This video is brought to us by Blimey cow, a parody vlog of “mockumentaries” whose cross-examination of teen and Christian stereotypes presents a critical but comically entertaining evaluation of North American culture. Although the makers of this vlog aren’t Catholic, several of their themes examine a common experience we face – that of trying to form and apply adequate criteria of judgment to our lives in an aggressively anti-Christian culture. The subject of today’s reflection is: Upon what do we base our faith life?

In our day and age, massive youth conferences, the praise and worship music boom, and an overly euphoric expressivity have become practically a paradigm for the ‘faith experience’, especially among youth. While these might legitimately have their place, there is a danger that their effect may wander from opening the depth and richness of the mysteries of the faith, to merely exciting the experience of “positive” emotions. A problem arises when there is ambiguity between the desire for God and the desire for the “God-feeling”.

The so-called “spiritual high” or “emotional faith-experience” seems to have bridged an association between the ideas of ‘feeling good’ and ‘feeling God’. Now, of course it is normal to experience positive emotions towards God, and these can serve to strengthen our perseverance in difficult and dry moments, but sometimes our reasoning turns them into something like: “faith-feeling = God’s presence”, and by process of elimination: “no faith-feeling = God’s absence”. In reality, God is just as close to us and just as ready to help us regardless of how we feel.

God is more than your spiritual highs and lows

God is not a feeling. Faith is not a feeling. And furthermore, a solid faith-life is made up of contradicting feelings that go together! Suffering-joy, trusting-fear, uplifting-sadness (as contrition or compassion) just to name a few. The true “God-feelings” are found in the Gospel, in the example of Jesus’ life. But perhaps more important than asking what Jesus felt, is understanding what He does as a result. He teaches us that faith has a dual character. On one hand, it is the perfect gift we receive from God (for which we do depend upon grace), but on the other hand, faith is our effective response to that gift. For that reason, the quality of our faith depends not upon His giving, but upon the quality of our giving, our cooperation with grace.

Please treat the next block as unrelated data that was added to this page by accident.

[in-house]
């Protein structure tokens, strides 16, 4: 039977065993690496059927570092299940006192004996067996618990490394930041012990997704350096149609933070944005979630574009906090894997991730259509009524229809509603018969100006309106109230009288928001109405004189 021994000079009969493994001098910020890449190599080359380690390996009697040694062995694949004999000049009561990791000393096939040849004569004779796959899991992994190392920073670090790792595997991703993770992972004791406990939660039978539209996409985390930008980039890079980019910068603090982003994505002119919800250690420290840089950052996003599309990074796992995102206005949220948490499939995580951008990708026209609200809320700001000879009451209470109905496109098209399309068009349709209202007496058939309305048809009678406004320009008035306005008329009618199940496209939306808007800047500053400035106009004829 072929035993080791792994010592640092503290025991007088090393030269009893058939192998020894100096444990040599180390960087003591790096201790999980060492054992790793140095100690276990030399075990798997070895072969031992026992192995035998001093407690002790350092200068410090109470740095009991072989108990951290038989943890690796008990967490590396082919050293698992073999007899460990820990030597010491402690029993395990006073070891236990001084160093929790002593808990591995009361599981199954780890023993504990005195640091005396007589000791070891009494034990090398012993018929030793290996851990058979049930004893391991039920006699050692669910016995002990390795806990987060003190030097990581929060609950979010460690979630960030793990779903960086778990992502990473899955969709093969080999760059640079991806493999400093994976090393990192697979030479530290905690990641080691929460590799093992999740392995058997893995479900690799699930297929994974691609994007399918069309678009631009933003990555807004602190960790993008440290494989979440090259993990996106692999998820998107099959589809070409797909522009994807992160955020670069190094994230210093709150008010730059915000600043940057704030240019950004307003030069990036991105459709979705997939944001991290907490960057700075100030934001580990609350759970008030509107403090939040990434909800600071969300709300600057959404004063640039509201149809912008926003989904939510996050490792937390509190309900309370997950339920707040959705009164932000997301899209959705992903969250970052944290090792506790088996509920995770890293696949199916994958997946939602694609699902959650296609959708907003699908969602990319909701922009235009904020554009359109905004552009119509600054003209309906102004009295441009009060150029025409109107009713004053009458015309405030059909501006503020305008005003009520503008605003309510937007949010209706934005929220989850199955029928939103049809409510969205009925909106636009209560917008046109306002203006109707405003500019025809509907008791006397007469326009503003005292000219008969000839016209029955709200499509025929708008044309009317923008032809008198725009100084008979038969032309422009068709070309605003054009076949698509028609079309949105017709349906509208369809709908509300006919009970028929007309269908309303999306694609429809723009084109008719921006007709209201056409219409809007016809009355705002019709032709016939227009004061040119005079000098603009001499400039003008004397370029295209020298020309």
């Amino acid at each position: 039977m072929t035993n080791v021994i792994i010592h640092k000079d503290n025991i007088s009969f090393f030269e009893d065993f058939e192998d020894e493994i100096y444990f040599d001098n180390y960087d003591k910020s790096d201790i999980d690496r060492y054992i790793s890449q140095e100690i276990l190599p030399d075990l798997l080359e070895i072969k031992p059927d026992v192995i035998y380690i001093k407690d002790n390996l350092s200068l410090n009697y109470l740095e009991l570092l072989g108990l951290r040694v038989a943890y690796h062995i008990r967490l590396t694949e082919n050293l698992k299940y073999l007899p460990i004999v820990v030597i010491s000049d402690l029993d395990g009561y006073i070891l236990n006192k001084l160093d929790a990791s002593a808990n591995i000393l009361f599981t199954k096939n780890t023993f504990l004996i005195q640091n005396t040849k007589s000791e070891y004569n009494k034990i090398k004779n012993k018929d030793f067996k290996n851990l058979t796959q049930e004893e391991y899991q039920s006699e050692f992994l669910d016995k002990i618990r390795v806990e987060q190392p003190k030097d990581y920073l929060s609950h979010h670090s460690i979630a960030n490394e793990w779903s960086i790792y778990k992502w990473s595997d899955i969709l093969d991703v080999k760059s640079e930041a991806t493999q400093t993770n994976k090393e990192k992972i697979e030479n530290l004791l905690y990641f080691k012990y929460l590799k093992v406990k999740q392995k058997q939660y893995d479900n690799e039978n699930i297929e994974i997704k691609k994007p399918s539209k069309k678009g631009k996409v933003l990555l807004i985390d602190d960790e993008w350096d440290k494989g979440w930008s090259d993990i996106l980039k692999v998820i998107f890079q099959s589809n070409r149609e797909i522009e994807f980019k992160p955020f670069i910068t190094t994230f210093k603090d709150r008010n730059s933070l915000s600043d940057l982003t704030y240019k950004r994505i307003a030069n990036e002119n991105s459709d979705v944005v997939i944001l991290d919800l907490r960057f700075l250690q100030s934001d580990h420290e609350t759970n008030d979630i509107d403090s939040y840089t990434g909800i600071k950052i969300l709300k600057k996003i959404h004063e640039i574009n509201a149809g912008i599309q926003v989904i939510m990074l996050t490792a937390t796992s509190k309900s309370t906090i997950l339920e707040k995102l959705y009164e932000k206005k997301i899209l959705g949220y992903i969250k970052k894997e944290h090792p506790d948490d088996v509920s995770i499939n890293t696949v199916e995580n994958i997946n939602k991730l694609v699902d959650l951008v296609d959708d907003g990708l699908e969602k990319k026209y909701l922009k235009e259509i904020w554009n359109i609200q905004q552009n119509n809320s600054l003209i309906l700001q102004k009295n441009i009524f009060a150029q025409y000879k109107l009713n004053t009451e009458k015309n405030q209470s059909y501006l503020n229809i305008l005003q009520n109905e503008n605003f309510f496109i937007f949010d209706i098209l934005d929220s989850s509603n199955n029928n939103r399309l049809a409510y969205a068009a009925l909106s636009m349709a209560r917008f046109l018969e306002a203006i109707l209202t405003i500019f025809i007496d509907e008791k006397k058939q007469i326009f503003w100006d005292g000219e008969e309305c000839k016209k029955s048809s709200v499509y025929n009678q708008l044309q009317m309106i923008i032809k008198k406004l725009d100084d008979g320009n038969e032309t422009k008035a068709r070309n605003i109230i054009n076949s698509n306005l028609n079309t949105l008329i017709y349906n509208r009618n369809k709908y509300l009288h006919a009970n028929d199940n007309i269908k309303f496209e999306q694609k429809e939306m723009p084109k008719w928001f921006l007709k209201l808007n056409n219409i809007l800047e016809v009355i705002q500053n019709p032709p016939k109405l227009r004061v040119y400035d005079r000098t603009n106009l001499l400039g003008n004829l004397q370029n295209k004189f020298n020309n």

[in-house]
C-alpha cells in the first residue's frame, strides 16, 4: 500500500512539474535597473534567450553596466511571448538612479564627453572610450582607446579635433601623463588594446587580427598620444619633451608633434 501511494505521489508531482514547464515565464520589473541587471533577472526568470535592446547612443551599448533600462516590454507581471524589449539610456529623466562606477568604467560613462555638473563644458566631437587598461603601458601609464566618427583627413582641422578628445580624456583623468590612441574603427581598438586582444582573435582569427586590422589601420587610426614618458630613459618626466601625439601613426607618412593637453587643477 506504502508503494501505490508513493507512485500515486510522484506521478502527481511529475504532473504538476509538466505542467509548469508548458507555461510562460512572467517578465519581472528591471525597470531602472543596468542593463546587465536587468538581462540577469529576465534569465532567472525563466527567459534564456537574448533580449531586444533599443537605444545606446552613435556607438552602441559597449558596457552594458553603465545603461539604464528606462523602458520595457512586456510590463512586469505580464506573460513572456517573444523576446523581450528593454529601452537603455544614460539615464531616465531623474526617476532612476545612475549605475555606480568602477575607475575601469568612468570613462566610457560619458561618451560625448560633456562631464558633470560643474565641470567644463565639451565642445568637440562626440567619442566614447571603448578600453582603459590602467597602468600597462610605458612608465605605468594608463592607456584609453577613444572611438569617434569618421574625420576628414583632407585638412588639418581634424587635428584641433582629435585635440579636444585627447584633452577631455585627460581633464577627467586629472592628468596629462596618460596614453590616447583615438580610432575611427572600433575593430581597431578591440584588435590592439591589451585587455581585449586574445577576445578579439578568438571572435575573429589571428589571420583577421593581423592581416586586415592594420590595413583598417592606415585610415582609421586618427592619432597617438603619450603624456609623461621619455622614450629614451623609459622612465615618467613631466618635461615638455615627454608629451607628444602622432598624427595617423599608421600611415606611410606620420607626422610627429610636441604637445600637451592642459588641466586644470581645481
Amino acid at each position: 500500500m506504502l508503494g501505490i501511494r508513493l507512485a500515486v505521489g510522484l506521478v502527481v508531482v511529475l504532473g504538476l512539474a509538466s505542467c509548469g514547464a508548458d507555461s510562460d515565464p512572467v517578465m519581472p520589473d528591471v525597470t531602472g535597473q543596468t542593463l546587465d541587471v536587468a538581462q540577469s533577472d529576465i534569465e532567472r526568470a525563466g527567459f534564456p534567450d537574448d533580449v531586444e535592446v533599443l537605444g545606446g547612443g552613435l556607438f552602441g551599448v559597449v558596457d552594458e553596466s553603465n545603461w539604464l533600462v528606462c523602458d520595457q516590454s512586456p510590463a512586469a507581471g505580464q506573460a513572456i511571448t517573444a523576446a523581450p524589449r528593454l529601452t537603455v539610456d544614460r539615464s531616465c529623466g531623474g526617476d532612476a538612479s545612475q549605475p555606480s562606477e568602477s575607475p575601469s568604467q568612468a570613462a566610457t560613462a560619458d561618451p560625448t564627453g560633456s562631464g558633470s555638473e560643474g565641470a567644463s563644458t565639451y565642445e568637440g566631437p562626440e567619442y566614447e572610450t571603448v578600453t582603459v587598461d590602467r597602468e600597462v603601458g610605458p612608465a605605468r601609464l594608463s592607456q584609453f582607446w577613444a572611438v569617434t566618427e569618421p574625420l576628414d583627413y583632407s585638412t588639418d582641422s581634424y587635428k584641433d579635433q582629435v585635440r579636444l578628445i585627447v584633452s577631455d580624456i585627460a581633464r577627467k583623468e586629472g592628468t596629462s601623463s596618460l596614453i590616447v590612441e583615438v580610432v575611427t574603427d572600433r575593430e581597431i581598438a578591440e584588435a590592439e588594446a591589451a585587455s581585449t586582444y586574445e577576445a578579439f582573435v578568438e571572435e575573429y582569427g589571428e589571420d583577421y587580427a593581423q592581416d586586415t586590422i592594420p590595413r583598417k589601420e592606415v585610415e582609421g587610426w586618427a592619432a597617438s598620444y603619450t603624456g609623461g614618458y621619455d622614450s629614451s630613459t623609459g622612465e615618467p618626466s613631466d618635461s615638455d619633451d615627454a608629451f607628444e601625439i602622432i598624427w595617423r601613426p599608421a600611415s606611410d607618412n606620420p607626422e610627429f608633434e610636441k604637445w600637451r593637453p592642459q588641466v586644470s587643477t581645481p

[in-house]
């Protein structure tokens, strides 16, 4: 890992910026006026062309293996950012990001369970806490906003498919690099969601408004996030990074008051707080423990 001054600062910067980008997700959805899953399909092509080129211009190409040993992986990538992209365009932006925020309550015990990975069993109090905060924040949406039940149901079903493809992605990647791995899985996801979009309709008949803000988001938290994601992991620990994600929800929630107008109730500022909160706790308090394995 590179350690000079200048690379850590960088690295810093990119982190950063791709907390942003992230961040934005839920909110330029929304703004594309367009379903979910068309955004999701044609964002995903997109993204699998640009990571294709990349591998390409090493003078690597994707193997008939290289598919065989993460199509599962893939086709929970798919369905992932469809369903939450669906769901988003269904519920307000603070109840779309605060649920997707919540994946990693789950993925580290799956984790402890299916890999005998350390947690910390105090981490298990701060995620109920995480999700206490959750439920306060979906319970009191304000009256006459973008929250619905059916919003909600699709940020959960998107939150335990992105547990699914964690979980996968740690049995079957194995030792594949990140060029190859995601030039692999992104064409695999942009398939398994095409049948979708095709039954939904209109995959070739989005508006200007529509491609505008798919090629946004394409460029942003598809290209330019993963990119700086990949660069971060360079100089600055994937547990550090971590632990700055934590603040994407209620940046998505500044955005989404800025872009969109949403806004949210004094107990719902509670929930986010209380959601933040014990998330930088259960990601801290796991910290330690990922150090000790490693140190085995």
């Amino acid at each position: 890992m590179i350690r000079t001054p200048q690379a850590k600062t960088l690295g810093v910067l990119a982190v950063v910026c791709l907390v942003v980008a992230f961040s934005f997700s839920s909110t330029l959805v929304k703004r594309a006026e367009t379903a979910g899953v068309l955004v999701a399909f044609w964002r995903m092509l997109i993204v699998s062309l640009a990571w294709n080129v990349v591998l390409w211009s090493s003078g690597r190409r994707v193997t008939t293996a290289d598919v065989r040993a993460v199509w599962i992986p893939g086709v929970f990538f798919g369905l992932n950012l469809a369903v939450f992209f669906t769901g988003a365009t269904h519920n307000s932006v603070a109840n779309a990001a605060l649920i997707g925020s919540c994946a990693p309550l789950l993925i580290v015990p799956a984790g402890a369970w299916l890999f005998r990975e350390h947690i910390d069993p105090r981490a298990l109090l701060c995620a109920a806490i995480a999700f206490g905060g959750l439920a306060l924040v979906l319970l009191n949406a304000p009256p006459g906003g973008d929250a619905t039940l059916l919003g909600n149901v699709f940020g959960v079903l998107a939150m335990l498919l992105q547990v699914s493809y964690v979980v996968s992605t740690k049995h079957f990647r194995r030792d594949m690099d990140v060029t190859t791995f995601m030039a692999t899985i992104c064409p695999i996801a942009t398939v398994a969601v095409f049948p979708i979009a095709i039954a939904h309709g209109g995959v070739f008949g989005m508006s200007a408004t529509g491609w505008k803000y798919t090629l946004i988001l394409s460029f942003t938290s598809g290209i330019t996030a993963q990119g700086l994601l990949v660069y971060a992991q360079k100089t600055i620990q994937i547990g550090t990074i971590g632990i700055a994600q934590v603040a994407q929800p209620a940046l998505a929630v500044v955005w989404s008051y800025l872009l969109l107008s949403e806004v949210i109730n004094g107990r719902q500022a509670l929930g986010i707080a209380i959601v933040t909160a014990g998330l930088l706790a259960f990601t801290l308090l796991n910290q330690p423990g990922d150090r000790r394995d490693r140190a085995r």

If we treat faith as mere consumers, only seeking to satisfy the desired emotion, then our ‘faithfulness’ will depend sadly upon how our surrounding circumstances make us feel. Would we depend more on what emotions we can associate to God than upon what decisions we need to take in order to live more for God? Living a feeling-ruled faith according to the rules of consumerism, subjectivism, individualism and passion-centered impulsivity only makes us play by the world’s rules anyway.

One final thought. We cannot be passive before the bombardment of today’s anti-culture. A passive or indifferent attitude that places a disproportionate emphasis on “waiting for God to move”, and which furthermore expects it to come wrapped in warm fuzzies, will not be sufficient to overcome the negative influences of the world. In the end, a ‘moody’ faith really has nothing to do with Christ’s love. God’s love is not a Band-Aid. It is a call to get involved, to respond with conversion, generosity, with actions that are bigger than whatever we may be feeling at the moment. Oftentimes the biggest blessings we can give come wrapped in a crown of thorns for us, though we discover by them that true love is forged in sacrifice.

Questions for dialogue

1. Do you identify yourself as a seeker of the “God-feeling”/spiritual high? What advice might you give to someone whose faith life might be overly dependent on feelings?

2. What am I supposed to do/think when I feel far from God? Why do you feel far from God? (Examination of conscience) Identify the opportunities God puts in your path daily to be nearer to Him.

3. How much do my feelings affect (or even determine) my spiritual life? To what extent should they? (feelings are important but they aren’t everything) Do I tend not to make the changes I need to because I’m afraid of how I might feel? How other’s might make me feel? Because I don’t know what I will feel?

4. Do I do good only when I’m feeling good? Or am I able to do good even when I don’t feel like it? Find concrete opportunities/examples in Jesus’ life (tired, misunderstood, enemies, pain, …etc) and in your own life.